The finger of blame for the market’s heightened volatility can, in large part, be pointed at the growing domination of trading driven by machines and passive investors focused on investing in indexes. These are market participants who don’t base buy-and-sell decisions on fundamental valuation methods. Objective judgment grounded in an understanding of the underlying environment does not apply. Instead, headline-driven algorithms primarily drive their decisions. Short-term developments move them in a specific direction, and they gain momentum as these machines feed on each other’s activity, intensifying the market’s volatility. According to The Wall Street Journal, roughly 85% of all trading “is on autopilot – controlled by machines, models or passive investing formulas.” As the Journal says, this creates “an unprecedented trading herd that moves in unison and is blazingly fast.”2

While computer programs were making major “sell” decisions that drove stocks into bear market territory for the first time in a decade, average investors were left wondering how to deal with the volatility created, in large part, by these machines. Many are left wondering, “Has algorithmic-based, short-term trading and the resulting increase in volatility changed the rules for successful investing?”

The simple answer is no. It is true that increased volatility in the markets has led to more dramatic daily price changes in stock prices. This has altered the dynamics of the market, to be sure. Unchanged, however, are the basic tenets of successful investing. The stock market, for all of its short-term volatility and unpredictability, remains the greatest wealth creation vehicle of all time, offering numerous opportunities for individual investors to flourish.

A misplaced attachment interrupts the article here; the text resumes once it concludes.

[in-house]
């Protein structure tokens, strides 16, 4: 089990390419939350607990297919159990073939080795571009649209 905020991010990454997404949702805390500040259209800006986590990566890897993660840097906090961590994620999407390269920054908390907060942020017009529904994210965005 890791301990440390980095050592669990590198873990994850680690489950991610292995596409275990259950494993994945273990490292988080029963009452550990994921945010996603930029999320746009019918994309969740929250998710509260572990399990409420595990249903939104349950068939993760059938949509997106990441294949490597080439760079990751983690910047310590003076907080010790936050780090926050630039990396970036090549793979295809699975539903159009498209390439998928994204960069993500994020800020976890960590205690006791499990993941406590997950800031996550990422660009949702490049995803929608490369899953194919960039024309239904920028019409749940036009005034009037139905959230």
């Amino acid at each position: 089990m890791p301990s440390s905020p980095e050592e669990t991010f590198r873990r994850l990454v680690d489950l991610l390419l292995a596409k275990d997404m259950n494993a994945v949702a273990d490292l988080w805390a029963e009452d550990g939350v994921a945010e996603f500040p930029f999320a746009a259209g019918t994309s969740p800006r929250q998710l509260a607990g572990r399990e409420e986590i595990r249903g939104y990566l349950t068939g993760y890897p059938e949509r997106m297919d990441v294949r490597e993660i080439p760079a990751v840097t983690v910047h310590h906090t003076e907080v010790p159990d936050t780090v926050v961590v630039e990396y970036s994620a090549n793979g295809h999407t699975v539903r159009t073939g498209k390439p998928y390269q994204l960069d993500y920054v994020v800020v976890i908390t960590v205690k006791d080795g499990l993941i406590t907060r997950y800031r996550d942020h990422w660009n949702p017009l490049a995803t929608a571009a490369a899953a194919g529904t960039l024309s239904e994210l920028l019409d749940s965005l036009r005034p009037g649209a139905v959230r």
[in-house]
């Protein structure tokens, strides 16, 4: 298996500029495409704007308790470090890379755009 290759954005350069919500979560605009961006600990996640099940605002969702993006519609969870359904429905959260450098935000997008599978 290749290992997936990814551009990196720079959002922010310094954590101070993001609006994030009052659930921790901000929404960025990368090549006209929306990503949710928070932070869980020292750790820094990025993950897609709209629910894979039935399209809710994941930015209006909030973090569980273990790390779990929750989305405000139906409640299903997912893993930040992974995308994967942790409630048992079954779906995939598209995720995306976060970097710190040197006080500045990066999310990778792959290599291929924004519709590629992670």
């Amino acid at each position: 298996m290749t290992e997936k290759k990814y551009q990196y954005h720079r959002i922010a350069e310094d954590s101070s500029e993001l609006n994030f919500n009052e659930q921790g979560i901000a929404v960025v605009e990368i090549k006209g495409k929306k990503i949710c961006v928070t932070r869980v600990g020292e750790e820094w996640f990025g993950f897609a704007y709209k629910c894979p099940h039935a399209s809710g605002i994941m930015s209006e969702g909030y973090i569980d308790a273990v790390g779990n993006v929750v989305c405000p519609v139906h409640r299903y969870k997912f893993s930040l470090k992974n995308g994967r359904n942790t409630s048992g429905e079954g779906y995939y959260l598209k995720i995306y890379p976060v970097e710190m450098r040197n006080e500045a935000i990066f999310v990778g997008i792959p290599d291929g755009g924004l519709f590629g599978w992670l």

The market may, at times, feel like a casino as prices change rapidly, but being invested in stocks is still key to long-term financial success. Rather than viewing the greater speed of price movements triggered by an avalanche of algorithmic trading as an impediment to wealth creation, investors must realize the increased importance of “knowing what you own.” Knowing how the machines are impacting the market allows investors to put new money to work and be patient with existing positions, rather than be distracted with fear and assuming that something sinister is around the corner. Investors must accept that the machines are part of our market, and act accordingly in order to protect and grow their wealth.